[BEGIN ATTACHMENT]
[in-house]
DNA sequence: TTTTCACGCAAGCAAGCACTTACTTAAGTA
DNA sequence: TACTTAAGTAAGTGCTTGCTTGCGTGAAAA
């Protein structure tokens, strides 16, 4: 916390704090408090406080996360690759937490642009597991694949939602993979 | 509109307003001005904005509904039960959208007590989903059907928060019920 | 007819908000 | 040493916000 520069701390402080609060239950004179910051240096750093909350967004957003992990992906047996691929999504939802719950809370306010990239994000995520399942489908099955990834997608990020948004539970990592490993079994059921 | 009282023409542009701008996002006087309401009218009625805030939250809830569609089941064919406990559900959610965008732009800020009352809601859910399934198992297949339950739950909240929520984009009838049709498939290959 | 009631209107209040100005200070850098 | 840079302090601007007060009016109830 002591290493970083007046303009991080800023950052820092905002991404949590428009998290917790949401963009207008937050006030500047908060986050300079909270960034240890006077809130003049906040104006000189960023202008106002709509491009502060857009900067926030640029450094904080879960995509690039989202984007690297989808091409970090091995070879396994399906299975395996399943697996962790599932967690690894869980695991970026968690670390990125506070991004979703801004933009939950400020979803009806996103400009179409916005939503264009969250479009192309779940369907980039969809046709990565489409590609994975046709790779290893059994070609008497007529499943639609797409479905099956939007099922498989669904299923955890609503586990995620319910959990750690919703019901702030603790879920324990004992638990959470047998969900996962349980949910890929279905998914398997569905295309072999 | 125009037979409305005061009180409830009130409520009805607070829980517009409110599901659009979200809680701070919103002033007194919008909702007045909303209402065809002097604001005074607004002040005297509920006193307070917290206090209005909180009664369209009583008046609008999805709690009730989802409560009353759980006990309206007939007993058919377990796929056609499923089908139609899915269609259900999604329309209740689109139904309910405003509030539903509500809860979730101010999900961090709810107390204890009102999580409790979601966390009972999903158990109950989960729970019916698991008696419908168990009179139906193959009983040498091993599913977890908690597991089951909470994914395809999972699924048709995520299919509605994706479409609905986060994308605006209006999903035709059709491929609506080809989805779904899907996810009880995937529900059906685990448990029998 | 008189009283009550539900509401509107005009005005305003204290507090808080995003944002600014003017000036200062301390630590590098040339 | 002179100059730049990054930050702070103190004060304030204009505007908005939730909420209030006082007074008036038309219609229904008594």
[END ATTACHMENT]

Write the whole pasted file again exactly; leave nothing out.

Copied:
[in-house]
DNA sequence: TTTTCACGCAAGCAAGCACTTACTTAAGTA
DNA sequence: TACTTAAGTAAGTGCTTGCTTGCGTGAAAA
């Protein structure tokens, strides 16, 4: 916390704090408090406080996360690759937490642009597991694949939602993979 | 509109307003001005904005509904039960959208007590989903059907928060019920 | 007819908000 | 040493916000 520069701390402080609060239950004179910051240096750093909350967004957003992990992906047996691929999504939802719950809370306010990239994000995520399942489908099955990834997608990020948004539970990592490993079994059921 | 009282023409542009701008996002006087309401009218009625805030939250809830569609089941064919406990559900959610965008732009800020009352809601859910399934198992297949339950739950909240929520984009009838049709498939290959 | 009631209107209040100005200070850098 | 840079302090601007007060009016109830 002591290493970083007046303009991080800023950052820092905002991404949590428009998290917790949401963009207008937050006030500047908060986050300079909270960034240890006077809130003049906040104006000189960023202008106002709509491009502060857009900067926030640029450094904080879960995509690039989202984007690297989808091409970090091995070879396994399906299975395996399943697996962790599932967690690894869980695991970026968690670390990125506070991004979703801004933009939950400020979803009806996103400009179409916005939503264009969250479009192309779940369907980039969809046709990565489409590609994975046709790779290893059994070609008497007529499943639609797409479905099956939007099922498989669904299923955890609503586990995620319910959990750690919703019901702030603790879920324990004992638990959470047998969900996962349980949910890929279905998914398997569905295309072999 | 125009037979409305005061009180409830009130409520009805607070829980517009409110599901659009979200809680701070919103002033007194919008909702007045909303209402065809002097604001005074607004002040005297509920006193307070917290206090209005909180009664369209009583008046609008999805709690009730989802409560009353759980006990309206007939007993058919377990796929056609499923089908139609899915269609259900999604329309209740689109139904309910405003509030539903509500809860979730101010999900961090709810107390204890009102999580409790979601966390009972999903158990109950989960729970019916698991008696419908168990009179139906193959009983040498091993599913977890908690597991089951909470994914395809999972699924048709995520299919509605994706479409609905986060994308605006209006999903035709059709491929609506080809989805779904899907996810009880995937529900059906685990448990029998 | 008189009283009550539900509401509107005009005005305003204290507090808080995003944002600014003017000036200062301390630590590098040339 | 002179100059730049990054930050702070103190004060304030204009505007908005939730909420209030006082007074008036038309219609229904008594």